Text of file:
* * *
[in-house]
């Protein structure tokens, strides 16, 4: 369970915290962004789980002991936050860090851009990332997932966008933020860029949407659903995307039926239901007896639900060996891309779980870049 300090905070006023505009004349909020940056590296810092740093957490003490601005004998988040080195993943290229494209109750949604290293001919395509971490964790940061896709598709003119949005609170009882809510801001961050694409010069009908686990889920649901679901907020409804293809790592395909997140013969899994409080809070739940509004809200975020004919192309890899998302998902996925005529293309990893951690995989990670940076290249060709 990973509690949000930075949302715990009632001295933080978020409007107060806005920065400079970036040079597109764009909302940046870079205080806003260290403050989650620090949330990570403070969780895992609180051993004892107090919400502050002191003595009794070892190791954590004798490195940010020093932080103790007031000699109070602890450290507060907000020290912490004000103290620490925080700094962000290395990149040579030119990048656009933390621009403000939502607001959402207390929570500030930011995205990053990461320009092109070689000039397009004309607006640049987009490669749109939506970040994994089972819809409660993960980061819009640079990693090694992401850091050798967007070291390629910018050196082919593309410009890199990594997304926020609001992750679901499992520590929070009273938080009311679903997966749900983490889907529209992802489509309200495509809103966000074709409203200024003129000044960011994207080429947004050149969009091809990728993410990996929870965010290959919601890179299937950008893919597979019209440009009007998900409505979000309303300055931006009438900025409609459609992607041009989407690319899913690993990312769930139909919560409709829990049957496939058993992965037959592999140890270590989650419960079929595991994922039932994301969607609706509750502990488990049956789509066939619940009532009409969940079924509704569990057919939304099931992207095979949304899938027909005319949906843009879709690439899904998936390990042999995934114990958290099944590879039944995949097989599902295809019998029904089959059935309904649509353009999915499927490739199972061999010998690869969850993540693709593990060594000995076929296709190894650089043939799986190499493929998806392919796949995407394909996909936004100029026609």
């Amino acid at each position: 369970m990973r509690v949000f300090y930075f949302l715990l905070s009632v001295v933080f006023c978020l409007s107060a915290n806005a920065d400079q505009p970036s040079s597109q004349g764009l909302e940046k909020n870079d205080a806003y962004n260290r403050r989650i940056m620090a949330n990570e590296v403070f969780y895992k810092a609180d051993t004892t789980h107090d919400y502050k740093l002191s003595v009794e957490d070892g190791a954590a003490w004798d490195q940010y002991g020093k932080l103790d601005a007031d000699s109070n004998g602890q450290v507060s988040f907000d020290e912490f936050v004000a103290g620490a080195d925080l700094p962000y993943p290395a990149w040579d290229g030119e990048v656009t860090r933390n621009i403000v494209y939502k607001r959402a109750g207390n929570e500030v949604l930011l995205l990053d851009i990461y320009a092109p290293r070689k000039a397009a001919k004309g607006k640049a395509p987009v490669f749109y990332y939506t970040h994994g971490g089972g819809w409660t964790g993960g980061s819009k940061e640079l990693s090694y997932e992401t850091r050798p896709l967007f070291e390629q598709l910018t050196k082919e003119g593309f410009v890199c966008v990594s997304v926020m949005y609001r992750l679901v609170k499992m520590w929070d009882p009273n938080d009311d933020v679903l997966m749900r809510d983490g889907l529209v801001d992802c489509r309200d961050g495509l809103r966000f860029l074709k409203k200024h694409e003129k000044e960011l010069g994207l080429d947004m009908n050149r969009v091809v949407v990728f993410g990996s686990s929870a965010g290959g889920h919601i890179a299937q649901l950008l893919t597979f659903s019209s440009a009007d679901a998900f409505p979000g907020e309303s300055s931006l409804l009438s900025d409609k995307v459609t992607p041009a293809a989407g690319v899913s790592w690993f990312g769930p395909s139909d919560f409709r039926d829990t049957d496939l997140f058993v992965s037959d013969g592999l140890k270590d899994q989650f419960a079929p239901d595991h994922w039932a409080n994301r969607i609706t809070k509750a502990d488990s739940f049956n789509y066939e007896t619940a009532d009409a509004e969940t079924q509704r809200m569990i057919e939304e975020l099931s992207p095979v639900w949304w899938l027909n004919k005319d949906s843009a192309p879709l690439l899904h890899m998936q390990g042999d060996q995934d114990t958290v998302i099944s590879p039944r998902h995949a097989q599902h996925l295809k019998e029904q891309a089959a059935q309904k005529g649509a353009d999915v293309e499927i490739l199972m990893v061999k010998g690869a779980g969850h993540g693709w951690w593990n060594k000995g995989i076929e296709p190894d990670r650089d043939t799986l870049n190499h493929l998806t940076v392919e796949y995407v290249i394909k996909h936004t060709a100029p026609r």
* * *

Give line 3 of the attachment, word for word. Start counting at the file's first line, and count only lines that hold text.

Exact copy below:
């Amino acid at each position: 369970m990973r509690v949000f300090y930075f949302l715990l905070s009632v001295v933080f006023c978020l409007s107060a915290n806005a920065d400079q505009p970036s040079s597109q004349g764009l909302e940046k909020n870079d205080a806003y962004n260290r403050r989650i940056m620090a949330n990570e590296v403070f969780y895992k810092a609180d051993t004892t789980h107090d919400y502050k740093l002191s003595v009794e957490d070892g190791a954590a003490w004798d490195q940010y002991g020093k932080l103790d601005a007031d000699s109070n004998g602890q450290v507060s988040f907000d020290e912490f936050v004000a103290g620490a080195d925080l700094p962000y993943p290395a990149w040579d290229g030119e990048v656009t860090r933390n621009i403000v494209y939502k607001r959402a109750g207390n929570e500030v949604l930011l995205l990053d851009i990461y320009a092109p290293r070689k000039a397009a001919k004309g607006k640049a395509p987009v490669f749109y990332y939506t970040h994994g971490g089972g819809w409660t964790g993960g980061s819009k940061e640079l990693s090694y997932e992401t850091r050798p896709l967007f070291e390629q598709l910018t050196k082919e003119g593309f410009v890199c966008v990594s997304v926020m949005y609001r992750l679901v609170k499992m520590w929070d009882p009273n938080d009311d933020v679903l997966m749900r809510d983490g889907l529209v801001d992802c489509r309200d961050g495509l809103r966000f860029l074709k409203k200024h694409e003129k000044e960011l010069g994207l080429d947004m009908n050149r969009v091809v949407v990728f993410g990996s686990s929870a965010g290959g889920h919601i890179a299937q649901l950008l893919t597979f659903s019209s440009a009007d679901a998900f409505p979000g907020e309303s300055s931006l409804l009438s900025d409609k995307v459609t992607p041009a293809a989407g690319v899913s790592w690993f990312g769930p395909s139909d919560f409709r039926d829990t049957d496939l997140f058993v992965s037959d013969g592999l140890k270590d899994q989650f419960a079929p239901d595991h994922w039932a409080n994301r969607i609706t809070k509750a502990d488990s739940f049956n789509y066939e007896t619940a009532d009409a509004e969940t079924q509704r809200m569990i057919e939304e975020l099931s992207p095979v639900w949304w899938l027909n004919k005319d949906s843009a192309p879709l690439l899904h890899m998936q390990g042999d060996q995934d114990t958290v998302i099944s590879p039944r998902h995949a097989q599902h996925l295809k019998e029904q891309a089959a059935q309904k005529g649509a353009d999915v293309e499927i490739l199972m990893v061999k010998g690869a779980g969850h993540g693709w951690w593990n060594k000995g995989i076929e296709p190894d990670r650089d043939t799986l870049n190499h493929l998806t940076v392919e796949y995407v290249i394909k996909h936004t060709a100029p026609r």